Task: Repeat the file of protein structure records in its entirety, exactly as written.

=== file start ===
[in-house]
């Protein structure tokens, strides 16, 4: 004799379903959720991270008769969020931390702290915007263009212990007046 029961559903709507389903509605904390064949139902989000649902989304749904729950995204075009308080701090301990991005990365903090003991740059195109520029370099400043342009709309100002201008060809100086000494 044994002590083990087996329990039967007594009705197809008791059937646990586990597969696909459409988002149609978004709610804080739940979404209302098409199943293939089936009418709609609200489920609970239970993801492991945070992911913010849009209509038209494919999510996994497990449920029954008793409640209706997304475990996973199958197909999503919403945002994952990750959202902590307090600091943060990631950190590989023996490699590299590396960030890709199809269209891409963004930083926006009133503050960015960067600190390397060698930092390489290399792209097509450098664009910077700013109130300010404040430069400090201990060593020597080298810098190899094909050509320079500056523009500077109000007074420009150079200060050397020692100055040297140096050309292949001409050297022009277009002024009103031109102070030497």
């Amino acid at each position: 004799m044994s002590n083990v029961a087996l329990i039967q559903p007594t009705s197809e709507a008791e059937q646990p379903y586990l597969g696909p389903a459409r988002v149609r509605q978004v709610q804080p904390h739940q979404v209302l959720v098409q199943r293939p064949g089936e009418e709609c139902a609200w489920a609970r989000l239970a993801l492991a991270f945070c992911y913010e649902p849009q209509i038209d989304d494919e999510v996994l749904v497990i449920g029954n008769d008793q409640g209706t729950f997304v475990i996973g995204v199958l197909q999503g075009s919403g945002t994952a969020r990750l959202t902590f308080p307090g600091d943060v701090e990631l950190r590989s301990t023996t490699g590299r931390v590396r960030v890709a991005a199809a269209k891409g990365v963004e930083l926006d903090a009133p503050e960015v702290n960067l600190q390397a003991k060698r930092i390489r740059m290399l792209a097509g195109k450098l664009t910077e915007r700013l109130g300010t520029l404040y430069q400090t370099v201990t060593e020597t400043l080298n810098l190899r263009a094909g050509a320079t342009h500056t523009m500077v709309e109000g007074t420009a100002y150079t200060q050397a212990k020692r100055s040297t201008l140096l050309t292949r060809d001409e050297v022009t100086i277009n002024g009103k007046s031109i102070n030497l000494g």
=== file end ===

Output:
[in-house]
């Protein structure tokens, strides 16, 4: 004799379903959720991270008769969020931390702290915007263009212990007046 029961559903709507389903509605904390064949139902989000649902989304749904729950995204075009308080701090301990991005990365903090003991740059195109520029370099400043342009709309100002201008060809100086000494 044994002590083990087996329990039967007594009705197809008791059937646990586990597969696909459409988002149609978004709610804080739940979404209302098409199943293939089936009418709609609200489920609970239970993801492991945070992911913010849009209509038209494919999510996994497990449920029954008793409640209706997304475990996973199958197909999503919403945002994952990750959202902590307090600091943060990631950190590989023996490699590299590396960030890709199809269209891409963004930083926006009133503050960015960067600190390397060698930092390489290399792209097509450098664009910077700013109130300010404040430069400090201990060593020597080298810098190899094909050509320079500056523009500077109000007074420009150079200060050397020692100055040297140096050309292949001409050297022009277009002024009103031109102070030497």
């Amino acid at each position: 004799m044994s002590n083990v029961a087996l329990i039967q559903p007594t009705s197809e709507a008791e059937q646990p379903y586990l597969g696909p389903a459409r988002v149609r509605q978004v709610q804080p904390h739940q979404v209302l959720v098409q199943r293939p064949g089936e009418e709609c139902a609200w489920a609970r989000l239970a993801l492991a991270f945070c992911y913010e649902p849009q209509i038209d989304d494919e999510v996994l749904v497990i449920g029954n008769d008793q409640g209706t729950f997304v475990i996973g995204v199958l197909q999503g075009s919403g945002t994952a969020r990750l959202t902590f308080p307090g600091d943060v701090e990631l950190r590989s301990t023996t490699g590299r931390v590396r960030v890709a991005a199809a269209k891409g990365v963004e930083l926006d903090a009133p503050e960015v702290n960067l600190q390397a003991k060698r930092i390489r740059m290399l792209a097509g195109k450098l664009t910077e915007r700013l109130g300010t520029l404040y430069q400090t370099v201990t060593e020597t400043l080298n810098l190899r263009a094909g050509a320079t342009h500056t523009m500077v709309e109000g007074t420009a100002y150079t200060q050397a212990k020692r100055s040297t201008l140096l050309t292949r060809d001409e050297v022009t100086i277009n002024g009103k007046s031109i102070n030497l000494g």